~ By Celia Lucente
Is your hero or heroine poor, rich or somewhere in the middle? The answer to that question actually doesn’t matter for purposes of today’s post. As you characters celebrate Valentine’s Day with the one they truly love, one demonstration of love is gift giving. In fact gifting is one of the five languages of love discussed in the book The Five Love Languages.
Perhaps your hero or heroine doesn’t speak in the form of gifts. But chances are someone in the relationships you write about does. Society pressures us at every opportunity to buy, buy, and buy. It’s what keeps the economy going, the very forward propulsion needed for financial growth. So for every holiday celebrated it’s time to buy things for our loved ones and go out to drink and eat.
But as Gary Chapman points out in his book, a gift doesn’t have to be purchased. It can be made, it can be harvested from the woods, it can be written. What unique ways can your characters express this language to their mates?
In Chapman’s book, he illustrates the power of gifting as a means that saved a long-term marriage from falling apart. The stay-at-home wife was feeling neglected, tired of her ho-hum existence. The husband, as we ladies may have experience in real life, was clueless and thought everything was fine in their life. It turns out that his language of love was acts of service. And his wife performed those acts very well. His shirts were laundered, ironed, meals were cooked to perfection and the children were cared for and out of his hair when he came home from work. Yet he was greeted with doom and gloom when he came home and it increased with time. The long faces of his family began to disturb him and he actually asked his wife what was wrong. They went to counseling and through the sessions, they learned that while his wife spoke the correct love language for him but he didn’t speak the correct love language for his wife of children.
Turns out, he didn’t need to do very much at all. Or spend very money. Sometimes simply picking wild flowers off the side of the road and wrapping them in a neat ribbon might be all he needed to do to make his wife feel loved. Or calling from the office to announce he’s picking up a pizza and a movie so she doesn’t have to cook one evening and the family could enjoy their pizza and movie watching together. Or bringing the kids home Cracker Jack boxes they then were thrilled to open and consume the contents, anxious to get their prize at the bottom of the box. His family’s sheer joy from these small gestures were infectious and he got on a roll and continued this for every day over a couple of weeks. He wife expressed concern that these gifts may be costing him too much and while she and the kids loved the attention, he didn’t need to do it every day. The man began to bring his family their surprises once a week and hadn’t stopped since he started. Because he finally learned the language that spoke to his family’s hearts, he was able to restore joy and happiness to his home.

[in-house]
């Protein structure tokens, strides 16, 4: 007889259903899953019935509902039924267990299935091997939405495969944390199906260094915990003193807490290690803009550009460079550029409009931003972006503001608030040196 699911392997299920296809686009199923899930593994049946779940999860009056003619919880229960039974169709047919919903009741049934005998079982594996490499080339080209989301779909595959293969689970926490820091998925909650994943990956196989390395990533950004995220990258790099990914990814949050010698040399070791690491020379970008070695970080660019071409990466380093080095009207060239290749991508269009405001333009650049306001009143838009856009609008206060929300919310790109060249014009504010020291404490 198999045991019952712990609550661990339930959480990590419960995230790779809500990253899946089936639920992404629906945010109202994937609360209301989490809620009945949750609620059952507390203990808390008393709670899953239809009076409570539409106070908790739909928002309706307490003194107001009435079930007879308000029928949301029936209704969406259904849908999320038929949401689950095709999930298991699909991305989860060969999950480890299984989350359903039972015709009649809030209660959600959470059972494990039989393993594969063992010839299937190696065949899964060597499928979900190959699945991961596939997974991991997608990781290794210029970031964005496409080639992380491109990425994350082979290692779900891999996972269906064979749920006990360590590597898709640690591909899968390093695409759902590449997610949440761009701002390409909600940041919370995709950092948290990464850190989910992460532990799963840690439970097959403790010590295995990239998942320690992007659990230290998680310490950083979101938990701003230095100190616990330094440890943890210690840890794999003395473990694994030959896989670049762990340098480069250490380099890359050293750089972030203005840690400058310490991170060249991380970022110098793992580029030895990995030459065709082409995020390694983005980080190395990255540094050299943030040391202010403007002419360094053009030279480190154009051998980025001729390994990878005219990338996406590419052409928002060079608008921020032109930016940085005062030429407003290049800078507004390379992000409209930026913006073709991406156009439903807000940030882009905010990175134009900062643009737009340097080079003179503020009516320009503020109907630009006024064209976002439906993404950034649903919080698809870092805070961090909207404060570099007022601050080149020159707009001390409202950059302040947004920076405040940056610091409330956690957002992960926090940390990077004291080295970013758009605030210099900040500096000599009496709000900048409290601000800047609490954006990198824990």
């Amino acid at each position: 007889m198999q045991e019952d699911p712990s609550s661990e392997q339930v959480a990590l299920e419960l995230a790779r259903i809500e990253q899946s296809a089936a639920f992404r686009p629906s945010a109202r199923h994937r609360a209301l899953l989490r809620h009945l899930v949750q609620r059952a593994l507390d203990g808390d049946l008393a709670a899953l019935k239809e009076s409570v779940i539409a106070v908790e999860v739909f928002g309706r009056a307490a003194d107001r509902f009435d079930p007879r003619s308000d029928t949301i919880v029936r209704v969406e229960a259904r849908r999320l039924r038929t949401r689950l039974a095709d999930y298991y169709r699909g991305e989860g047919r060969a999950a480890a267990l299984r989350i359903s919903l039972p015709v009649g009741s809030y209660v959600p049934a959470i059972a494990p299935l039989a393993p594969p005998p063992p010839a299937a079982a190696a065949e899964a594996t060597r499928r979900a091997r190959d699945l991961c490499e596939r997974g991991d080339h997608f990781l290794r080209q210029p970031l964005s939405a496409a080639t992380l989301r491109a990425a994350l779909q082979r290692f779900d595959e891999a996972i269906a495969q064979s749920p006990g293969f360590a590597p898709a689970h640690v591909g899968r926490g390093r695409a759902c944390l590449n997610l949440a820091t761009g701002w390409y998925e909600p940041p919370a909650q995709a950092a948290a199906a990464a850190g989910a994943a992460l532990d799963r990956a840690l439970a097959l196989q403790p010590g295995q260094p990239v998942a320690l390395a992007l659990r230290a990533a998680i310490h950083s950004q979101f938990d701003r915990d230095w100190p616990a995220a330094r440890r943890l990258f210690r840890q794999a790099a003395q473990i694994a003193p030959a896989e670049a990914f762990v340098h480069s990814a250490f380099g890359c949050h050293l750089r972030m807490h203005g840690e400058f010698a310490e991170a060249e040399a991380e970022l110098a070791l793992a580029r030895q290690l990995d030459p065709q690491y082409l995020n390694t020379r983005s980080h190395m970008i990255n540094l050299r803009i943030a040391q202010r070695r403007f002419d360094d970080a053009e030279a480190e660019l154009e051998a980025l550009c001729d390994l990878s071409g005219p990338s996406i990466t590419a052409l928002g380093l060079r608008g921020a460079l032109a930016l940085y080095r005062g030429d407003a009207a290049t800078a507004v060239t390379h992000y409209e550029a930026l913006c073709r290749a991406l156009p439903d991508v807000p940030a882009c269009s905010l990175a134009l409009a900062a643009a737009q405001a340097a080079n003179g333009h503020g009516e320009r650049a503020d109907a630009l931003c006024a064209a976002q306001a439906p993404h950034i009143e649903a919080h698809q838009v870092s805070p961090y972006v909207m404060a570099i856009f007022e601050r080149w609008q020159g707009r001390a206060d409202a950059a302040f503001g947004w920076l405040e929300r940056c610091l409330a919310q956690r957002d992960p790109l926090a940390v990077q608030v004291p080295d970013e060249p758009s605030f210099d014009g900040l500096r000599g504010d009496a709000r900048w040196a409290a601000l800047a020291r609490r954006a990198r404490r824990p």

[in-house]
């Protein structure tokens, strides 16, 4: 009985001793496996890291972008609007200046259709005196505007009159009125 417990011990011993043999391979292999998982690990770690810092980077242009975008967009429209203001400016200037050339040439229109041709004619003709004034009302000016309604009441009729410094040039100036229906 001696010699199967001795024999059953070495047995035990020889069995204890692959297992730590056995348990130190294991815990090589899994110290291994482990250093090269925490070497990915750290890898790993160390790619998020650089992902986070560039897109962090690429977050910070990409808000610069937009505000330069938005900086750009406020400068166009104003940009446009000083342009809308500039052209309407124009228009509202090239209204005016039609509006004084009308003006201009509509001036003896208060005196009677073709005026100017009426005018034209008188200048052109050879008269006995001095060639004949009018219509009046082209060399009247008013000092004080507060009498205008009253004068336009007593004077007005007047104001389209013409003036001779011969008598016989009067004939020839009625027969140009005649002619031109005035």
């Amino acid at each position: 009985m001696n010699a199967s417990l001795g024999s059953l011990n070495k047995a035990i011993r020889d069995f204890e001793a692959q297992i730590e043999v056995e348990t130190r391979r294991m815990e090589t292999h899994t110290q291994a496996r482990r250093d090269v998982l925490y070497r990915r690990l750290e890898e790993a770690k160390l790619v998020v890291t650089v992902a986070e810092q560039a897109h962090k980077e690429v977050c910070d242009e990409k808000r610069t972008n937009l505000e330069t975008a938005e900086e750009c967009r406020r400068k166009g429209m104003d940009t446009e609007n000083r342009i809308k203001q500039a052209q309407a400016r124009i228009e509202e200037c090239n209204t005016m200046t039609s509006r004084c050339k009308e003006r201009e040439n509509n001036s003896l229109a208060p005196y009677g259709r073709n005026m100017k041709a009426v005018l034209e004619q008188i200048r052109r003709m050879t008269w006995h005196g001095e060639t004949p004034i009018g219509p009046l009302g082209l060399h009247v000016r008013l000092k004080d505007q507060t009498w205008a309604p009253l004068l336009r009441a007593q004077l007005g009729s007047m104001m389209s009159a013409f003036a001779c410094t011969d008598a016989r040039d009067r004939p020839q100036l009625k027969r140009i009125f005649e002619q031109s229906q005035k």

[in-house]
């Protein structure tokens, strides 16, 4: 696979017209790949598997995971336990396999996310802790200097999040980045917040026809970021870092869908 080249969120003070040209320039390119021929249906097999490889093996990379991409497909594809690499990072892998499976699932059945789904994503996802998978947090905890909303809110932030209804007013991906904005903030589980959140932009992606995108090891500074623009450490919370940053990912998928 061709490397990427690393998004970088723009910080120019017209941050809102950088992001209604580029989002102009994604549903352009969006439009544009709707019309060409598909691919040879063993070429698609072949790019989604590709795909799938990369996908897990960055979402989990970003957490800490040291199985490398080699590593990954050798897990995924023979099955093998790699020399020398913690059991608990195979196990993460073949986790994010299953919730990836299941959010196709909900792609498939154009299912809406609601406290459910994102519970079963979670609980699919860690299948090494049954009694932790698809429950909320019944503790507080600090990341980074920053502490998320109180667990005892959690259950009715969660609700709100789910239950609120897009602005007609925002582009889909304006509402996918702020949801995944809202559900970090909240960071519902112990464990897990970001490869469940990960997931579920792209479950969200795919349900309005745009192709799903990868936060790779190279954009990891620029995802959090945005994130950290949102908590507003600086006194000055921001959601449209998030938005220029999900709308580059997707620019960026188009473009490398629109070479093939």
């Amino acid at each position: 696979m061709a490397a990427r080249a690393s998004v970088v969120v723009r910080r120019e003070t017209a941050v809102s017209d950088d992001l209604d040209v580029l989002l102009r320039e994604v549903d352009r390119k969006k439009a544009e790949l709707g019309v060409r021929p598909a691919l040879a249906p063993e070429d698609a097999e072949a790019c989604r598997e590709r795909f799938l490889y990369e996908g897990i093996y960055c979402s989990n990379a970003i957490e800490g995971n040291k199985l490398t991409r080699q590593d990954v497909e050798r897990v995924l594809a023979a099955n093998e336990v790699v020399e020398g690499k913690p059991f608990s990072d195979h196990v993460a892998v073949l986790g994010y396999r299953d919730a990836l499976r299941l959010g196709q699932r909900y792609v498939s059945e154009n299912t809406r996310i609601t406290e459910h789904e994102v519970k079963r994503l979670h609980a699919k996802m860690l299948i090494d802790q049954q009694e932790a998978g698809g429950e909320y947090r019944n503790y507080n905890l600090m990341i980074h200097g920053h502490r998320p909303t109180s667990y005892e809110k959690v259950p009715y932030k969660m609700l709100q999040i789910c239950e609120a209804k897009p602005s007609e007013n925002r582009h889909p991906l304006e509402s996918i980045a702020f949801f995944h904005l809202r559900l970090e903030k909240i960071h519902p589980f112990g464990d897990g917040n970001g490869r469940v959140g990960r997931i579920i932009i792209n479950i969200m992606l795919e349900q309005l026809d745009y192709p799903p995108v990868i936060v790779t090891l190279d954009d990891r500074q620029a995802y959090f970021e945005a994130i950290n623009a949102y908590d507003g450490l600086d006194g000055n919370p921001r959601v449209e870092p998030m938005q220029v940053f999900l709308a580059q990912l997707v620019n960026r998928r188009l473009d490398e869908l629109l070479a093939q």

Maybe your characters are struggling this Valentine’s Day. Maybe a lonely heroine is presented with a hand-written card by an unexpected suitor. Or a divorced man sitting alone in a coffee shop is offered a cup of Joe a lovely young woman has bought him. Perhaps your dejected gay woman is at the gym on her new workout regimen after finally breaking off a long abusive relationship. And the thing that makes her day is her stair master partner offers to buy her a protein shake after their workout. She learns that her workout partner is gay too and they become fast friends.
There are so many way we can introduce gifting in our writing. No matter how big or small the gift, whether it’s hand-made or handpicked, the gift itself is a reflection of how someone else is thinking about you. And on this special day, your character has the power to make someone else feel really special!
Celia Lucente is a full-time writer of contemporary romance and women’s fiction and is seeking either an agent or acquiring editor for her finished works. She is a PRO member of RWA, and a member of the RWA Contemporary Romance, RWA-WF, RWA Romance Critique Group and her local chapter of Space Coast Authors. She is a participant with several critique groups and CP’s and enjoys working on her craft by helping fellow writers.